William L. Shirer's The Sinking of the Bismarck is a 169 page account of the sea battle that ended with the destruction of the German battleship Bismarck in 1941. The book was published by Random House in 1962. Mr. Shirer explains what sources he drew from in writing the book but since it is primarily aimed at the younger set he does not have footnotes.
The book begins with the notification to the British naval command that the Bismarck has sailed. What follows is a broad search for the elusive ship as it breaks out into the Atlantic Ocean. Mr. Shirer does a good job of setting the stage for the coming confrontation as the German ship is located and the British close in.
An initial battle results in the sinking of the Hood with almost all hands and the crippling of the Prince of Wales. Things look grim for the British. What follows is a chase on the high seas as more British ships converge and the Bismarck attempts to return to port.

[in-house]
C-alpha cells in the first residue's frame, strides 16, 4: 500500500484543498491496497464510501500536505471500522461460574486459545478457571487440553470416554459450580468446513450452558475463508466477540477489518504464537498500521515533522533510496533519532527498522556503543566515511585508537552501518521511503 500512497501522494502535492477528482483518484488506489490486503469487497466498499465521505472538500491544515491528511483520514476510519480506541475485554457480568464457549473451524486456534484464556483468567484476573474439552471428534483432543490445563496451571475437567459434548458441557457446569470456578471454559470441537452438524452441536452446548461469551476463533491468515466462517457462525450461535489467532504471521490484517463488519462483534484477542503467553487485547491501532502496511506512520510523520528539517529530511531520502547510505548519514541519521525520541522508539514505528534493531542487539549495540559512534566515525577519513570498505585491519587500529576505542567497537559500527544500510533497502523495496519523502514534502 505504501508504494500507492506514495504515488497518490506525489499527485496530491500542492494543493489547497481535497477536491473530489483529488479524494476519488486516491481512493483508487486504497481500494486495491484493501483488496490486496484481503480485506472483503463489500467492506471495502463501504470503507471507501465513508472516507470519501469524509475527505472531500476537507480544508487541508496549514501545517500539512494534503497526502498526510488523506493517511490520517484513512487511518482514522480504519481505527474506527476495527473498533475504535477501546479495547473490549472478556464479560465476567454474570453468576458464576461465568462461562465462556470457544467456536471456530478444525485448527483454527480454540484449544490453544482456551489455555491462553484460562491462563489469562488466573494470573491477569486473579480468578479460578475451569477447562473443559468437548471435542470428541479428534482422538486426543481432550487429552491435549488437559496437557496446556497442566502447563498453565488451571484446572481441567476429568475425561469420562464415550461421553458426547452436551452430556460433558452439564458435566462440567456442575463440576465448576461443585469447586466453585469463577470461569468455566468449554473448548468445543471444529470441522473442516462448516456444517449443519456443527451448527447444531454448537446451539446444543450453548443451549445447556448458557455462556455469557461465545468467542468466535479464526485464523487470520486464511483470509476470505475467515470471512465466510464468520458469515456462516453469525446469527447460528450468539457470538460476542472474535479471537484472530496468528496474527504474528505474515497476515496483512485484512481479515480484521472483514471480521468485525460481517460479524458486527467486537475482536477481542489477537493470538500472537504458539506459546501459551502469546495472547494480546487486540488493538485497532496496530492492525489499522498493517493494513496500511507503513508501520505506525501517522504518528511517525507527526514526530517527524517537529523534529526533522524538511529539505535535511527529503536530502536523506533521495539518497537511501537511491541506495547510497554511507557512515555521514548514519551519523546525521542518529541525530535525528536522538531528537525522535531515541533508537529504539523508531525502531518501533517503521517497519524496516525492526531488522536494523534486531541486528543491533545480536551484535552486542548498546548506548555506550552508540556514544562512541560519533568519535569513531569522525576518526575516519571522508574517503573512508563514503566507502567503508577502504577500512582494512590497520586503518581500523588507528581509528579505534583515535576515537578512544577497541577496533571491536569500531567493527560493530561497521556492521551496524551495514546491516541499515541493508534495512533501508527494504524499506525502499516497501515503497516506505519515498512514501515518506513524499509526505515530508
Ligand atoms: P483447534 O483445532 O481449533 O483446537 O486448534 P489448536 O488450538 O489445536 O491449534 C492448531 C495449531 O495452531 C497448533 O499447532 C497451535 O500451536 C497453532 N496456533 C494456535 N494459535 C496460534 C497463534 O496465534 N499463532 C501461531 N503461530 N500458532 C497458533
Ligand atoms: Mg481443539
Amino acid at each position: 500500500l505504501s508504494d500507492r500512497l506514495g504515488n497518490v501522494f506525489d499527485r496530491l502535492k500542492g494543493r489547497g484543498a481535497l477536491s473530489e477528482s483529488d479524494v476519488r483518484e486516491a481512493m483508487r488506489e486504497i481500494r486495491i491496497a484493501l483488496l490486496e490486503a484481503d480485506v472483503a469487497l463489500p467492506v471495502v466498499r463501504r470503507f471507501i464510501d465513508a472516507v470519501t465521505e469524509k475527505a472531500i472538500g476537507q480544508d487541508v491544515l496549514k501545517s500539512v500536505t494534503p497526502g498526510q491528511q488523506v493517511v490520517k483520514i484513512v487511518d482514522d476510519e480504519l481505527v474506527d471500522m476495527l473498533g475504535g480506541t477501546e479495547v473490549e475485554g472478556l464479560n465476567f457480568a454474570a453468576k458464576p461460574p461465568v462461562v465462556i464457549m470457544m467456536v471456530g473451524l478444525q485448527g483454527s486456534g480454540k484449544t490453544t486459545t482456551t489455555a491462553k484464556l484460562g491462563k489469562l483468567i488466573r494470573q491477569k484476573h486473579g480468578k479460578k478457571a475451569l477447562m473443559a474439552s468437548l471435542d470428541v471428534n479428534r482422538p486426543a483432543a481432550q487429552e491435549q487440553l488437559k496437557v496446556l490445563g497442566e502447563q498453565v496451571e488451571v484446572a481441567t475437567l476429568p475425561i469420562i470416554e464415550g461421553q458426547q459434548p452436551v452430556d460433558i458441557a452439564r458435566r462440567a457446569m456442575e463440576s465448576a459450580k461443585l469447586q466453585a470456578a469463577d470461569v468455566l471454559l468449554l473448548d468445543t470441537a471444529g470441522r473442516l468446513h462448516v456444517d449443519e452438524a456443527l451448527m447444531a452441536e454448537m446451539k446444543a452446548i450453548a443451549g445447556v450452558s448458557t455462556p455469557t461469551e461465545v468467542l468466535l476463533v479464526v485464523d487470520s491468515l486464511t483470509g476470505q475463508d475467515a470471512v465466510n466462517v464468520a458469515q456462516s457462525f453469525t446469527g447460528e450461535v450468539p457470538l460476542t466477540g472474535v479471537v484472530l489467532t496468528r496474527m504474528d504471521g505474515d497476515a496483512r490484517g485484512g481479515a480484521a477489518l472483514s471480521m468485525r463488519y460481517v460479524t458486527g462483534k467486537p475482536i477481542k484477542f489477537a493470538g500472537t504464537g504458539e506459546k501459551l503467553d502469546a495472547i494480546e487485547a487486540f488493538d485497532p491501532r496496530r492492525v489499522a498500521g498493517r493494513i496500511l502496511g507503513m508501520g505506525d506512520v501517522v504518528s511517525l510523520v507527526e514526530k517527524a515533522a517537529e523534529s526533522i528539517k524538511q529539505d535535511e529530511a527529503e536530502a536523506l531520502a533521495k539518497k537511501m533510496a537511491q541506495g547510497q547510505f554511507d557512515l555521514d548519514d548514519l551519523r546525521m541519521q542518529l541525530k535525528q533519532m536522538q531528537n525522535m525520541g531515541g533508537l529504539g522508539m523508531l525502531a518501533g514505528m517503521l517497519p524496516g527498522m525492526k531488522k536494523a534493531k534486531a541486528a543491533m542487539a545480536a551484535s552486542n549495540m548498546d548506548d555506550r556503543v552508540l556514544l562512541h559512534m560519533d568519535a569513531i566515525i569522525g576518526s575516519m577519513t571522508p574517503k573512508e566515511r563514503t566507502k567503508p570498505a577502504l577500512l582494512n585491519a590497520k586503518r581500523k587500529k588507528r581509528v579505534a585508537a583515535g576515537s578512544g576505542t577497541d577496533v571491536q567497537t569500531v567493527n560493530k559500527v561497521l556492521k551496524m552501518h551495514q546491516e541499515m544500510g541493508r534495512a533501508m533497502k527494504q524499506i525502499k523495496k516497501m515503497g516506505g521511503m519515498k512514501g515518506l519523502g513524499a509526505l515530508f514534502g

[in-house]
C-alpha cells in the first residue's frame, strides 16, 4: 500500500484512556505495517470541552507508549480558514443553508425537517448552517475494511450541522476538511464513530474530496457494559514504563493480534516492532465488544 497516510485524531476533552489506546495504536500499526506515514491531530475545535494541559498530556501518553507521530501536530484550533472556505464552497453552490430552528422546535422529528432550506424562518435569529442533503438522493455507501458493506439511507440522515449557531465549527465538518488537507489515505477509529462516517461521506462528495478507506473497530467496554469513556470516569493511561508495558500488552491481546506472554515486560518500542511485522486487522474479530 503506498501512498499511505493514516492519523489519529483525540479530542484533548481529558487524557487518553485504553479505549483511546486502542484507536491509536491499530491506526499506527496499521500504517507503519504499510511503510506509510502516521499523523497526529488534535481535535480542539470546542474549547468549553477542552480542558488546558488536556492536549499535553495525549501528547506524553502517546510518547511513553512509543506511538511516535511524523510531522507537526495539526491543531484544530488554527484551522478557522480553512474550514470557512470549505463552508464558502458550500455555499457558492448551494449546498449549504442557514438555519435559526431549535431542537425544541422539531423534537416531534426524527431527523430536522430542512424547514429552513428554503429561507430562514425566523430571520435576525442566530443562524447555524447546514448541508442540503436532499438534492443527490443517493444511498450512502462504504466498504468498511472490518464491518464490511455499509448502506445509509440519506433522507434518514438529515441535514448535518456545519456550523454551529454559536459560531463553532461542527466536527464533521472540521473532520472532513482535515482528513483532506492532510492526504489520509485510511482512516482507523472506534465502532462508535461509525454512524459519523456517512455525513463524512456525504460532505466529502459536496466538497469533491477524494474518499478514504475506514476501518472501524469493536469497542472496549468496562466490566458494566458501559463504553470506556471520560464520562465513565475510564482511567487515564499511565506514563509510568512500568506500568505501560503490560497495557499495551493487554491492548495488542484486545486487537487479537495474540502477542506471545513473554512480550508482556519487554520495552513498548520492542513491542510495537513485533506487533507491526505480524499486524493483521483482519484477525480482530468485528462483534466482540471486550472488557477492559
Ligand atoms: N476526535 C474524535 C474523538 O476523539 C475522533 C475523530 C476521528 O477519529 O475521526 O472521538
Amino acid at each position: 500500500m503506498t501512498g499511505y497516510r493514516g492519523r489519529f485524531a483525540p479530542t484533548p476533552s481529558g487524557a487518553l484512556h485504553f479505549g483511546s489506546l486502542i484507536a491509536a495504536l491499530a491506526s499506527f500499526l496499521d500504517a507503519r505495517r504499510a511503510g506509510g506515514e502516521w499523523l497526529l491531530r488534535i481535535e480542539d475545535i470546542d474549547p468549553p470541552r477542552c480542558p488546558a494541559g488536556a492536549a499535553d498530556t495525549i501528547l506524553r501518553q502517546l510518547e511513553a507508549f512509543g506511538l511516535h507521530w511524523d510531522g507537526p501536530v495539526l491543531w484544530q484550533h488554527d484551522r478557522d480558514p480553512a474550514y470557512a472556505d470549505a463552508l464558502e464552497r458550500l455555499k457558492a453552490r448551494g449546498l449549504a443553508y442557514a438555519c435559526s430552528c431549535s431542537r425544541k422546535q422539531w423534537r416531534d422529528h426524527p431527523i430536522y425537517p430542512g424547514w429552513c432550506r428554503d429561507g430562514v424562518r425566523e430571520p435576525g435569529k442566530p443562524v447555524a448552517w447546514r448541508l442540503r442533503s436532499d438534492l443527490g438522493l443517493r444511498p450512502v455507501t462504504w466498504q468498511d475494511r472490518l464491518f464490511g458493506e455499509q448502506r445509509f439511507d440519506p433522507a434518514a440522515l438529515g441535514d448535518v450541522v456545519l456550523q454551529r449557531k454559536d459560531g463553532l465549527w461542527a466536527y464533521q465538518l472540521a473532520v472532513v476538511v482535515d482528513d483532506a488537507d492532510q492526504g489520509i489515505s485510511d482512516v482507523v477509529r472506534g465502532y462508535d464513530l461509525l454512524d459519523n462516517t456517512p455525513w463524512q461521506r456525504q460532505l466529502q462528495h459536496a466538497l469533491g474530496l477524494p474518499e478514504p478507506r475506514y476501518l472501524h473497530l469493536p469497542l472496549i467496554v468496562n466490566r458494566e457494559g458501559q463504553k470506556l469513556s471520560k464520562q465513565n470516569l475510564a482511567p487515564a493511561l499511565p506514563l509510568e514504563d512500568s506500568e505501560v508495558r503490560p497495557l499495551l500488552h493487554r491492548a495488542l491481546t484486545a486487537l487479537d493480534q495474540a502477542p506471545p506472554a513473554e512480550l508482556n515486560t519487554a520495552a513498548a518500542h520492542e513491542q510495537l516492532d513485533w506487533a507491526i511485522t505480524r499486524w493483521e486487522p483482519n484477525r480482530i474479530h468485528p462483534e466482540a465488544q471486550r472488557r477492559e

The final showdown is well written from both perspectives on the battle. Using captured German records Mr. Shirer is able to partially reconstruct what was going on with the Bismarck as the battle progressed. Of course, the outcome is given in the title.
The Sinking of the Bismarck is engaging and well written. The style is such that it will easily hold the attention of its target audience. Serious scholars of World War II will likely find little to hold their interest. However, those not familiar with the war or those just beginning to delve into history will find themselves learning much.